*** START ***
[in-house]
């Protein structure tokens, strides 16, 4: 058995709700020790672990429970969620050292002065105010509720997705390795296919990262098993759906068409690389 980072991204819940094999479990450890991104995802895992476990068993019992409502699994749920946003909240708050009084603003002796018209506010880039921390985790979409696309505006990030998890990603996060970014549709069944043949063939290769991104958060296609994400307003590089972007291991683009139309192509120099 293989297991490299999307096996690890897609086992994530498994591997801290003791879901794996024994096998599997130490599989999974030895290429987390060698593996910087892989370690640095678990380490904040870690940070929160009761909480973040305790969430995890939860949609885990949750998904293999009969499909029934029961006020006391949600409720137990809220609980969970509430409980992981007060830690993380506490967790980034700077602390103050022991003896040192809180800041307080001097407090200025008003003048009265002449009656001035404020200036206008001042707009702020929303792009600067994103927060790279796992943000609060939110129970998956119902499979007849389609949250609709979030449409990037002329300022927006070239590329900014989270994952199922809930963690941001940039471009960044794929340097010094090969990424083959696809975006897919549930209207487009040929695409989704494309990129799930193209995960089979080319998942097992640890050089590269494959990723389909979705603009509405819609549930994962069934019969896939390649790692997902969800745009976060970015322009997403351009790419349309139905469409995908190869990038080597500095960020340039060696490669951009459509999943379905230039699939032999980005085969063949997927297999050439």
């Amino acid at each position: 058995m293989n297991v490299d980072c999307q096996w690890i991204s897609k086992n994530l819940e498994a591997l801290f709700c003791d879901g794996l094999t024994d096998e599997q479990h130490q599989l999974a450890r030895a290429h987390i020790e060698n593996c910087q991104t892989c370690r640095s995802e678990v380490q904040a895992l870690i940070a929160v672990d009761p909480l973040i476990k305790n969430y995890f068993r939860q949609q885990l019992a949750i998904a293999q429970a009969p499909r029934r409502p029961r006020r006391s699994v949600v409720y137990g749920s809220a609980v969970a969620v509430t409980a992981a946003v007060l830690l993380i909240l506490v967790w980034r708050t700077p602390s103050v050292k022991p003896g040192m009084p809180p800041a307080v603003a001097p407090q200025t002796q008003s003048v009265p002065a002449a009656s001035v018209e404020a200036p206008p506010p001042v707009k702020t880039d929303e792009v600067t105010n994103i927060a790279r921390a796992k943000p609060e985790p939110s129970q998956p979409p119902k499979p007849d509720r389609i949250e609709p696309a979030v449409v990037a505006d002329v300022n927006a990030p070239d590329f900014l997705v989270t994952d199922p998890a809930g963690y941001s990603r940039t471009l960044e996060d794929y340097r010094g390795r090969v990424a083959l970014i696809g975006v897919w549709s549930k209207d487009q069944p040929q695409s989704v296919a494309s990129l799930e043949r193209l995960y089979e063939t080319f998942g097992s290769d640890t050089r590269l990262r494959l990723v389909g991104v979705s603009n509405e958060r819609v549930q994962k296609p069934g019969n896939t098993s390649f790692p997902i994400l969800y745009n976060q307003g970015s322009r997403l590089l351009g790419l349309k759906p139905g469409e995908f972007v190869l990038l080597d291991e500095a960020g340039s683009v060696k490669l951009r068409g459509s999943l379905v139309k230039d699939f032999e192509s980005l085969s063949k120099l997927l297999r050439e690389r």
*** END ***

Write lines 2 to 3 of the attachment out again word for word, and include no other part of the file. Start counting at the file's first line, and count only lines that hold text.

């Protein structure tokens, strides 16, 4: 058995709700020790672990429970969620050292002065105010509720997705390795296919990262098993759906068409690389 980072991204819940094999479990450890991104995802895992476990068993019992409502699994749920946003909240708050009084603003002796018209506010880039921390985790979409696309505006990030998890990603996060970014549709069944043949063939290769991104958060296609994400307003590089972007291991683009139309192509120099 293989297991490299999307096996690890897609086992994530498994591997801290003791879901794996024994096998599997130490599989999974030895290429987390060698593996910087892989370690640095678990380490904040870690940070929160009761909480973040305790969430995890939860949609885990949750998904293999009969499909029934029961006020006391949600409720137990809220609980969970509430409980992981007060830690993380506490967790980034700077602390103050022991003896040192809180800041307080001097407090200025008003003048009265002449009656001035404020200036206008001042707009702020929303792009600067994103927060790279796992943000609060939110129970998956119902499979007849389609949250609709979030449409990037002329300022927006070239590329900014989270994952199922809930963690941001940039471009960044794929340097010094090969990424083959696809975006897919549930209207487009040929695409989704494309990129799930193209995960089979080319998942097992640890050089590269494959990723389909979705603009509405819609549930994962069934019969896939390649790692997902969800745009976060970015322009997403351009790419349309139905469409995908190869990038080597500095960020340039060696490669951009459509999943379905230039699939032999980005085969063949997927297999050439």
């Amino acid at each position: 058995m293989n297991v490299d980072c999307q096996w690890i991204s897609k086992n994530l819940e498994a591997l801290f709700c003791d879901g794996l094999t024994d096998e599997q479990h130490q599989l999974a450890r030895a290429h987390i020790e060698n593996c910087q991104t892989c370690r640095s995802e678990v380490q904040a895992l870690i940070a929160v672990d009761p909480l973040i476990k305790n969430y995890f068993r939860q949609q885990l019992a949750i998904a293999q429970a009969p499909r029934r409502p029961r006020r006391s699994v949600v409720y137990g749920s809220a609980v969970a969620v509430t409980a992981a946003v007060l830690l993380i909240l506490v967790w980034r708050t700077p602390s103050v050292k022991p003896g040192m009084p809180p800041a307080v603003a001097p407090q200025t002796q008003s003048v009265p002065a002449a009656s001035v018209e404020a200036p206008p506010p001042v707009k702020t880039d929303e792009v600067t105010n994103i927060a790279r921390a796992k943000p609060e985790p939110s129970q998956p979409p119902k499979p007849d509720r389609i949250e609709p696309a979030v449409v990037a505006d002329v300022n927006a990030p070239d590329f900014l997705v989270t994952d199922p998890a809930g963690y941001s990603r940039t471009l960044e996060d794929y340097r010094g390795r090969v990424a083959l970014i696809g975006v897919w549709s549930k209207d487009q069944p040929q695409s989704v296919a494309s990129l799930e043949r193209l995960y089979e063939t080319f998942g097992s290769d640890t050089r590269l990262r494959l990723v389909g991104v979705s603009n509405e958060r819609v549930q994962k296609p069934g019969n896939t098993s390649f790692p997902i994400l969800y745009n976060q307003g970015s322009r997403l590089l351009g790419l349309k759906p139905g469409e995908f972007v190869l990038l080597d291991e500095a960020g340039s683009v060696k490669l951009r068409g459509s999943l379905v139309k230039d699939f032999e192509s980005l085969s063949k120099l997927l297999r050439e690389r």